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DENVER – A Mesa County judge set a $25,000 cash or surety bond for Tina Peters and ordered her not to have contact with her deputy clerk or any other members of her office, and not to leave the state without the court’s permission, after she was indicted by a grand jury on Wednesday.
Peters, the Mesa County clerk and recorder, was indicted on three counts of attempting to influence a public servant; one count of conspiracy to commit attempting to influence a public servant; criminal impersonation; conspiracy to commit criminal impersonation; identity theft; first-degree official misconduct; violation of duty; and failing to comply with the secretary of state.
The charges from the grand jury come in relation to her alleged tampering with election equipment last year. Her deputy clerk, Belinda Knisley, was also indicted on three counts of attempting to influence a public servant; one count of conspiracy to commit attempting to influence a public servant; violation of duty; and failing to comply with the secretary of state.
Peters appeared virtually in the hearing from the Mesa County jail. Jason Jovanovich, her attorney, told the court at the start of the hearing that Peters’ father had died overnight while Peters was in jail.
Jovanovich argued Peters should receive a personal recognizance bond, citing her father’s death, the fact she is a Gold Star mother and an elected official as among the reasons. He said the $500,000 cash bond issued with her arrest warrant was “punitive” and asked for a $10,000 personal recognizance bond.
“At worst, she’s accused of doing her job that she is constitutionally and statutorily supposed to do,” Jovanovich argued, adding later on that “you can indict a ham sandwich.”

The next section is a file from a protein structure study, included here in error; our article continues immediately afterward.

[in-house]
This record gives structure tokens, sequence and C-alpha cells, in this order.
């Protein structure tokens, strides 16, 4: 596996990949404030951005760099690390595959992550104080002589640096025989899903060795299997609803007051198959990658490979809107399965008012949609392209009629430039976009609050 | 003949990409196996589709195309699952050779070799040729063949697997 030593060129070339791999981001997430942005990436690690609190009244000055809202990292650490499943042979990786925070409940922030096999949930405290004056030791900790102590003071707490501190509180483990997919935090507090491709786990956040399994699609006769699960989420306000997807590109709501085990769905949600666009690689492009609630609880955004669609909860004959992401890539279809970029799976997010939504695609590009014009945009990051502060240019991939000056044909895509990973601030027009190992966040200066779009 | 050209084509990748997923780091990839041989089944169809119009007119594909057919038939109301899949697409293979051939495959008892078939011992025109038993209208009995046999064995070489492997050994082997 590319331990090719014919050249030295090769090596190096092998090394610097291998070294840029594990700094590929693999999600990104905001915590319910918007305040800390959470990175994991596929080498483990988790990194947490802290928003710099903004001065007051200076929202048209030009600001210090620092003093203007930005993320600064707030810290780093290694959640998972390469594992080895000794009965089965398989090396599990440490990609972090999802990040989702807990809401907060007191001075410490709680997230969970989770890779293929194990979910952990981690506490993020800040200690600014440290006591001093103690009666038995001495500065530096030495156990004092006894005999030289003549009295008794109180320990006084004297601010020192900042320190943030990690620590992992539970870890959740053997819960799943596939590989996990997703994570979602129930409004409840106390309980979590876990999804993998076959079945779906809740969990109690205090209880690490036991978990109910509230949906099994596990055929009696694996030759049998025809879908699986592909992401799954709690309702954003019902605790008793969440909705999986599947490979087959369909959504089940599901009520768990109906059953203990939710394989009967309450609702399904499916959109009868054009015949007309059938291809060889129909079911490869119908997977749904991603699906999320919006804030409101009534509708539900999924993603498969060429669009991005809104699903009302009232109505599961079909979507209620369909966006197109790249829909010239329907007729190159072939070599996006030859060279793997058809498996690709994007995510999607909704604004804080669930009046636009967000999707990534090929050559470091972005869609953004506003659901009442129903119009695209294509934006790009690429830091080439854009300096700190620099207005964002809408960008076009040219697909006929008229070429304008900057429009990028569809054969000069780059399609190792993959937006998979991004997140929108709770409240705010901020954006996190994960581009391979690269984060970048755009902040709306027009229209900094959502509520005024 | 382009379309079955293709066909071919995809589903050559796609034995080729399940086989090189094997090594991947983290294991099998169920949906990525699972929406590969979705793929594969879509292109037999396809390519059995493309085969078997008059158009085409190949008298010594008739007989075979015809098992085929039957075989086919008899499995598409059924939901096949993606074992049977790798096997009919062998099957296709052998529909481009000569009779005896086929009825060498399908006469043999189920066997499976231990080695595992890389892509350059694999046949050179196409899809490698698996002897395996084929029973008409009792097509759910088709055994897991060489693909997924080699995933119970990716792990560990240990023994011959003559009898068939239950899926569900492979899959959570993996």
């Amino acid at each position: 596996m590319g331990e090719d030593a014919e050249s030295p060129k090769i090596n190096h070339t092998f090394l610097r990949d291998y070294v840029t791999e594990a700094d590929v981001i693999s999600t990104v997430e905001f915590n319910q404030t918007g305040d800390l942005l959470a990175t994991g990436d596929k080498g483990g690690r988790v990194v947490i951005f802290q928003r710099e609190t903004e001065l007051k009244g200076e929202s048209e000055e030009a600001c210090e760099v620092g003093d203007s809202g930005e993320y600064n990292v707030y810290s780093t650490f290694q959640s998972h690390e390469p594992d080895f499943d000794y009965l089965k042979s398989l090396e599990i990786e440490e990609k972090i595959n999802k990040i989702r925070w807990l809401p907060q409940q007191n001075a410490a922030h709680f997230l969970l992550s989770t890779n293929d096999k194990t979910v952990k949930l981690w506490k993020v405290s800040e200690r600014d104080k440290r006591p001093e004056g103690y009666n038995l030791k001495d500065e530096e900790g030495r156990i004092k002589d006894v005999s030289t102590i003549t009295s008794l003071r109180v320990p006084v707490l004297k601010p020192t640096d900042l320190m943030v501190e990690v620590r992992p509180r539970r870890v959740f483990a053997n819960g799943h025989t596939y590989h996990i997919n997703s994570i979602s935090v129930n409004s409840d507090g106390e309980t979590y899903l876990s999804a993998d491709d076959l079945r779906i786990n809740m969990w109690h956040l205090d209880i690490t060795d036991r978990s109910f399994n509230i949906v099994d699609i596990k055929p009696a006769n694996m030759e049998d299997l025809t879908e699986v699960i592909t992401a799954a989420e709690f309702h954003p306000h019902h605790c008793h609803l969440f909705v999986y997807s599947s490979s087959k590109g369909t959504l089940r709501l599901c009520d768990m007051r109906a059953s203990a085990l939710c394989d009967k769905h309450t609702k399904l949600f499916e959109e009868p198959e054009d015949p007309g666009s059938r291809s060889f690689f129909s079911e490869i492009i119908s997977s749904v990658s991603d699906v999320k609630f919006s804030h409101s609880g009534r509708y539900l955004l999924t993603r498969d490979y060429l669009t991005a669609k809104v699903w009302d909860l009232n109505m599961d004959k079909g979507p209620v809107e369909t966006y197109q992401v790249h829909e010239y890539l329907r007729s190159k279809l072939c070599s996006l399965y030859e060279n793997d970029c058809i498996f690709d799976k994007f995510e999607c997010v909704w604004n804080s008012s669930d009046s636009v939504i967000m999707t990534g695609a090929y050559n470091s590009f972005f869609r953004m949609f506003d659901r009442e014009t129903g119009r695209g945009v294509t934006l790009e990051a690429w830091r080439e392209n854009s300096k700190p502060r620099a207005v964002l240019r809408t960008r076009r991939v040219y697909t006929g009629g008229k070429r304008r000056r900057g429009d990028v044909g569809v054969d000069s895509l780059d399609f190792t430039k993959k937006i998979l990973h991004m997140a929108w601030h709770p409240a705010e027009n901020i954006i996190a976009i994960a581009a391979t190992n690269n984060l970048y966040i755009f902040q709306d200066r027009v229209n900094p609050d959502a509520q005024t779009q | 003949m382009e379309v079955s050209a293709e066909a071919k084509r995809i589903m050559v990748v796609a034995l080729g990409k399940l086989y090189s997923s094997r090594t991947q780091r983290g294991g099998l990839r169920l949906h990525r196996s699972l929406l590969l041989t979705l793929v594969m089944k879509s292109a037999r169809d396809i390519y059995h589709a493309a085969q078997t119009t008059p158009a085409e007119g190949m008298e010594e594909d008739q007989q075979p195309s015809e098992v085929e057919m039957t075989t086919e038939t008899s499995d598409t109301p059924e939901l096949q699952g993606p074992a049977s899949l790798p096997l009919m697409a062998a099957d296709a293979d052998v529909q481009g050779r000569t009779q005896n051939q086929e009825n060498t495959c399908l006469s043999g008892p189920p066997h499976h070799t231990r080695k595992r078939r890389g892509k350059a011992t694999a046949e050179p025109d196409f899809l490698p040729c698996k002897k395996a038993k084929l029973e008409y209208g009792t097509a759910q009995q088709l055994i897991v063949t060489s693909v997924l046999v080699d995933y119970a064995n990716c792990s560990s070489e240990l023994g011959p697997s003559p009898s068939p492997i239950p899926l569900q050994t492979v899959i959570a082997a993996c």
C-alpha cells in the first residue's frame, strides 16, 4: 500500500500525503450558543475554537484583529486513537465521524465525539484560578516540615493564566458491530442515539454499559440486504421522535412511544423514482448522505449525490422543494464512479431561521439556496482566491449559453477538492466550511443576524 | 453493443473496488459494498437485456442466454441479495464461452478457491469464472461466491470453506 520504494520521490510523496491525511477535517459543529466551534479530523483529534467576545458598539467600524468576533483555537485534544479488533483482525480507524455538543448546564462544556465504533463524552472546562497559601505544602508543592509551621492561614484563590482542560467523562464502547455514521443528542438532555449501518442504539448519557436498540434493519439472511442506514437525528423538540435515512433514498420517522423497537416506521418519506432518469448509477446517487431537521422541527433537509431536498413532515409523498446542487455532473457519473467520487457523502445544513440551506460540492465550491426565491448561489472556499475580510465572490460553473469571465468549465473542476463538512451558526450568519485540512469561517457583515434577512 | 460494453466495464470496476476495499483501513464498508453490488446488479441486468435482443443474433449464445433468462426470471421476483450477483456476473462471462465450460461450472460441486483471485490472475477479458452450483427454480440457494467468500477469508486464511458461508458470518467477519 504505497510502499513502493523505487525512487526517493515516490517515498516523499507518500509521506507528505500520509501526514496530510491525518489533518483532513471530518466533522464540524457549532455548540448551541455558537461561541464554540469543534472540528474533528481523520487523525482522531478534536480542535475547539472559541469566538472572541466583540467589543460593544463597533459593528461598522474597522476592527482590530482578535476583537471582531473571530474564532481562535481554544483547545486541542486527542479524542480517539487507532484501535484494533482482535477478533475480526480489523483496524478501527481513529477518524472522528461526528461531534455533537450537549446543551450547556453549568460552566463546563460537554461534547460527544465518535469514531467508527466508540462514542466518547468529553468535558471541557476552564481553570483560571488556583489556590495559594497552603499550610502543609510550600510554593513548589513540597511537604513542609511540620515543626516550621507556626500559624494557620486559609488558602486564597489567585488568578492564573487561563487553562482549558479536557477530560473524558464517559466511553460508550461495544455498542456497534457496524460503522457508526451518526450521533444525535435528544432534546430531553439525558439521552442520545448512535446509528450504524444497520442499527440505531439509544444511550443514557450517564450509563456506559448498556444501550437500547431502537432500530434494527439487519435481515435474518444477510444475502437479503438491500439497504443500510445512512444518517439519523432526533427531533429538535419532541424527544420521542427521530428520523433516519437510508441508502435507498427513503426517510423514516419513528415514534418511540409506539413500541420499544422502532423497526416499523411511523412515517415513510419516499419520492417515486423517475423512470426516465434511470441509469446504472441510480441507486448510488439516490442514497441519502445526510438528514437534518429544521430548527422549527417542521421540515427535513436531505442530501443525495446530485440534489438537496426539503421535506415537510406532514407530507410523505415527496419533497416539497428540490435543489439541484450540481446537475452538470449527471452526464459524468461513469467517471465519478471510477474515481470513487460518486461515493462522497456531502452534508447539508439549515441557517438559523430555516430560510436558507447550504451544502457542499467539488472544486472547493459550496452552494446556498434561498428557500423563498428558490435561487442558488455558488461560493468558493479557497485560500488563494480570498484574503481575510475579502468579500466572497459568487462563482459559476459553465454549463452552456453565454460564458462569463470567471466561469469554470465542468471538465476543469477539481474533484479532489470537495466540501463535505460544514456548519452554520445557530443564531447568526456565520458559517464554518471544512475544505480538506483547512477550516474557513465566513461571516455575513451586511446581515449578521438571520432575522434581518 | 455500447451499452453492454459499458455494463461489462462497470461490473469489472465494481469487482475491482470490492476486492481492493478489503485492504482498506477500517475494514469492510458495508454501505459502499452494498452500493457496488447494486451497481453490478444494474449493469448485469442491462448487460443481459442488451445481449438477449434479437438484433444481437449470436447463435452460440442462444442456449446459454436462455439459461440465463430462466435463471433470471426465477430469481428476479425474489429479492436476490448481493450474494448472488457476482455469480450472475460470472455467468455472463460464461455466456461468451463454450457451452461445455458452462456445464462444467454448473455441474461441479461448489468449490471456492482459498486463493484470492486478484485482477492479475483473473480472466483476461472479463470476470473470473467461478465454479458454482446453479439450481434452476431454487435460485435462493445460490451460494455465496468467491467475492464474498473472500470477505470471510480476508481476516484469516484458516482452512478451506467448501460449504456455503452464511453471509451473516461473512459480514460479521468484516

But 21st judicial District Attorney Dan Rubinstein, in arguing why Peters should receive a secured bond instead of a personal recognizance bond, disputed that statement, saying Peters has “continued to spiral” and mentioning her actions while officials were trying to serve a search warrant for her iPad, which she allegedly used to record a court hearing involving Knisley.
“I really take issue with the statement of Mr. Jovanovich: ‘At worst, she is accused of doing her job.’ No, that’s not actually the situation at all. A grand jury has returned indictments on seven felony counts and three misdemeanor counts essentially saying she was not doing her job, she was acting well beyond,” Rubinstein said.
He told Judge Matthew Barrett that Peters’ other criminal cases, the allegations that she has conspired with Knisley and others, and her history of leaving the state and working with Mike Lindell should mean she receives a secured bond.
Barrett had issued Knisley a $10,000 personal recognizance bond before Peters’ hearing, with conditions she not contact Peters, clerk and recorder’s office employees, or the victims in the case — or visit the clerk and recorder’s two offices in Clifton and Grand Junction.
Judge Barrett, in considering bond for Peters, called the allegations against Peters “very serious” and said they go to the heart of her employment – actions that have allegedly “undermined the democratic process,” he said.
Barrett said Peters’ past actions “suggest someone who may not and will not comply with bond conditions” if a secured bond was not set.
Rubinstein set Peters’ bond at $25,000 cash or surety, with the condition that if she posts the cash bond, it can only be posted in her name, not that of anyone else.
She will also not be able to contact Knisley, employees of the clerk and recorder’s office, be present at the clerk and recorder’s office. And she will have to surrender her passport within 48 hours of being released from jail, and will have to get permission from the court in order to leave the state.
Peters will have to ask the court to leave the state to visit North Carolina for her father’s funeral once a date is set, per the conditions of her bond.
The next court date for Peters and Knisley was set for the morning May 24. Knisley will have an arraignment in the latest indictment case, and a pre-trial conference for her case involving burglary and cybercrime charges levied last year.
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